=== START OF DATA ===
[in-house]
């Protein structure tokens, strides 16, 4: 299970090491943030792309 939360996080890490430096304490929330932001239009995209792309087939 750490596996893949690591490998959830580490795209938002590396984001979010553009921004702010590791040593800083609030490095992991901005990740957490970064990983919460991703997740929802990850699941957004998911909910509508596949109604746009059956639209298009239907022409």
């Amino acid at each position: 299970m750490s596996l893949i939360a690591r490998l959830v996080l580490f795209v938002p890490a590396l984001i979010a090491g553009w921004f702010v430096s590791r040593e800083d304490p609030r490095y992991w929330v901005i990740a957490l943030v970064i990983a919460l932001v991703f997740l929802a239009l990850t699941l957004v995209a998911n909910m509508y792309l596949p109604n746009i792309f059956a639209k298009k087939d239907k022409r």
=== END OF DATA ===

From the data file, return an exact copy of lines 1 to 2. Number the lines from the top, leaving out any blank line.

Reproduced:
[in-house]
């Protein structure tokens, strides 16, 4: 299970090491943030792309 939360996080890490430096304490929330932001239009995209792309087939 750490596996893949690591490998959830580490795209938002590396984001979010553009921004702010590791040593800083609030490095992991901005990740957490970064990983919460991703997740929802990850699941957004998911909910509508596949109604746009059956639209298009239907022409």